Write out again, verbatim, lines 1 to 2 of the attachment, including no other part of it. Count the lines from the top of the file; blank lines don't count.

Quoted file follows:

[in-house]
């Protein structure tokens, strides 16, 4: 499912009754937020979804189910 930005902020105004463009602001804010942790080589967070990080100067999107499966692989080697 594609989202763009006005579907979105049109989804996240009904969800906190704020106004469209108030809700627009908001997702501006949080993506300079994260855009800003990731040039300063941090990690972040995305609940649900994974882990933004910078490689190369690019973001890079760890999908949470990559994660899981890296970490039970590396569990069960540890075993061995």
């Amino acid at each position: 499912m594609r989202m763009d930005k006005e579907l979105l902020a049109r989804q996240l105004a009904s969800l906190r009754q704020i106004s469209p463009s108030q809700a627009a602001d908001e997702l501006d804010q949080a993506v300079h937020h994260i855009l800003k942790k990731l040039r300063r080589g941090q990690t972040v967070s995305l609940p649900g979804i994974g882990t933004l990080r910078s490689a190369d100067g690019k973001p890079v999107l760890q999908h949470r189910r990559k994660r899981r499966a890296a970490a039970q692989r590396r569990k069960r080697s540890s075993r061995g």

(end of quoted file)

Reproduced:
[in-house]
């Protein structure tokens, strides 16, 4: 499912009754937020979804189910 930005902020105004463009602001804010942790080589967070990080100067999107499966692989080697 594609989202763009006005579907979105049109989804996240009904969800906190704020106004469209108030809700627009908001997702501006949080993506300079994260855009800003990731040039300063941090990690972040995305609940649900994974882990933004910078490689190369690019973001890079760890999908949470990559994660899981890296970490039970590396569990069960540890075993061995």